I'd waited for the time frame. I'd waited for the countdown. I curled up into a spiral, eyes wide and estimated the hour of it. It was early morning when the stretcher arrived. The men in black suits looked like slugs, top hats in hands, bowed heads. You looked like you were made of chalk. You looked like you had never been living, had never blinked, had never made a joke. They carted you down the hall and out through the back door. It was their business. You were their product now. Reality fell away and I found myself lying face up under my bed, staring at the brown weave like it was a magic eye puzzle. I had left my feet in the hallway. I had swallowed my tongue. The bones in my body had disintegrated. Still, my eyes fought for clues.
At some point, it had grown dark. My father picked me up with hands like great white handkerchiefs, parachutes. He laid me, paper thin, onto my mattress, touching my grey face delicately. There will be big black cars in the morning, he said, get some rest. I kept inhaling and exhaling. With the light peeking through the crack in the curtain as my sun dial, I memorised the ceiling until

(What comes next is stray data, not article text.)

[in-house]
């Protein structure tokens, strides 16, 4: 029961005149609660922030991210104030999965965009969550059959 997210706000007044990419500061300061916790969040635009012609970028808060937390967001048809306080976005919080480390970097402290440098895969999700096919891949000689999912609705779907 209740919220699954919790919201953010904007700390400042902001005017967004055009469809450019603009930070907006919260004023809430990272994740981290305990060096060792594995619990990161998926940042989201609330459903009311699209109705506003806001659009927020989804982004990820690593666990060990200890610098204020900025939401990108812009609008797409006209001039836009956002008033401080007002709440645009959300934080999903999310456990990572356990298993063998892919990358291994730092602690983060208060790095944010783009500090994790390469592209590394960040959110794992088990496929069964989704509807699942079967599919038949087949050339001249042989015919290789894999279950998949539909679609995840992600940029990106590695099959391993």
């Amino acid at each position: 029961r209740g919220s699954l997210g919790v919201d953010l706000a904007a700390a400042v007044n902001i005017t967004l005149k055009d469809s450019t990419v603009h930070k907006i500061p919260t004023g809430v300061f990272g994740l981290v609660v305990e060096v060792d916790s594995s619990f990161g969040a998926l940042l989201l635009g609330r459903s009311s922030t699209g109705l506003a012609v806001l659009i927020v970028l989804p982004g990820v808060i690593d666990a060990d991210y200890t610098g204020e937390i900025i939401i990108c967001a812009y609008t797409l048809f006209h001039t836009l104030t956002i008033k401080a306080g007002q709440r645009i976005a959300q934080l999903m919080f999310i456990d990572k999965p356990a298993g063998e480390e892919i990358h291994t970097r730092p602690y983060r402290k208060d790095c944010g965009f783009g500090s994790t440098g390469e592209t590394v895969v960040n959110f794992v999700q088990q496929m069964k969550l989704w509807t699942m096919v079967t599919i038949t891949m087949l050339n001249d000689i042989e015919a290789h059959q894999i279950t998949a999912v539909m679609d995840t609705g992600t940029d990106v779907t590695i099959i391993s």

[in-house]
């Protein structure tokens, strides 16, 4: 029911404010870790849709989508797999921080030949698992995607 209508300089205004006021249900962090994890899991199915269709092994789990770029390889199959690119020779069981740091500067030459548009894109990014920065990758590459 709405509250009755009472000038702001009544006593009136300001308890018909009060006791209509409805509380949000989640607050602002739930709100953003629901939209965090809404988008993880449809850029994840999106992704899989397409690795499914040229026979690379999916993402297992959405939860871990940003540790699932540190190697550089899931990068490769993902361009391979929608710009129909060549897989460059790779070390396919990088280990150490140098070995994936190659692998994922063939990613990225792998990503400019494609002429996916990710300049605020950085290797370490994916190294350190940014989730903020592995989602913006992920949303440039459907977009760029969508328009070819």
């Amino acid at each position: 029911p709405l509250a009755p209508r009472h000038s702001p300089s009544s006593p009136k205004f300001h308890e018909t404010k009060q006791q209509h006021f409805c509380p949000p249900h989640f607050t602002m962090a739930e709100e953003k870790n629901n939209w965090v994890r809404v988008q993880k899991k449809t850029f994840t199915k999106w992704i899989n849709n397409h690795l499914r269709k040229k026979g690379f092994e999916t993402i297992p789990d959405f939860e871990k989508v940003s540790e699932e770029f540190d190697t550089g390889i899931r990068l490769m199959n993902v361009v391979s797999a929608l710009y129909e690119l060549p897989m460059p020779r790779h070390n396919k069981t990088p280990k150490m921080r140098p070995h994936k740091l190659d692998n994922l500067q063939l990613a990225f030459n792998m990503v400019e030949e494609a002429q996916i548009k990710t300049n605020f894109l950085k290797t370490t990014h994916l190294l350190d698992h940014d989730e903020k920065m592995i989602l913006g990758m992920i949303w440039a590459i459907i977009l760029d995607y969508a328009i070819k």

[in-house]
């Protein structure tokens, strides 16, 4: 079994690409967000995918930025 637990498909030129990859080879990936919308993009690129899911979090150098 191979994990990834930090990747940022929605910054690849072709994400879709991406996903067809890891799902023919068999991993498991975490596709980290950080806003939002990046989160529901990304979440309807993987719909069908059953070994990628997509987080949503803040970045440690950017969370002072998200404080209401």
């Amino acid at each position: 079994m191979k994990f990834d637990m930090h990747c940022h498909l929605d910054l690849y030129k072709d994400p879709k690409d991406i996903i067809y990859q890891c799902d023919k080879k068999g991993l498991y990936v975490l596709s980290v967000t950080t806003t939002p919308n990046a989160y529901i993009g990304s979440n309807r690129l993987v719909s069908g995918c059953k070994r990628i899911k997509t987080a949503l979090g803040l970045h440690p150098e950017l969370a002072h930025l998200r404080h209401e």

I careened forward into a genuflection, tracing a cross with my finger over my chest, my Sunday routine on a Thursday. I was pretty sure my ears were coming away slowly so that only vague noises could get in: the shuffle of footsteps, the connection of wood with wood, the curtain pulled shut on you. I worried I was suffering an echo when an apology got stuck in my eardrum. I'm so sorry for your loss. I'm so sorry for your loss. I'm so sorry. A snake of suit trousers and black skirts, a procession of waists past me, with the occasional solemn pat on the head. The line dispersed and clusters formed, everyone clutching paper plates with sausage rolls and cake. With drooping eyelids that wouldn't close, I pondered what I was supposed to be celebrating with them.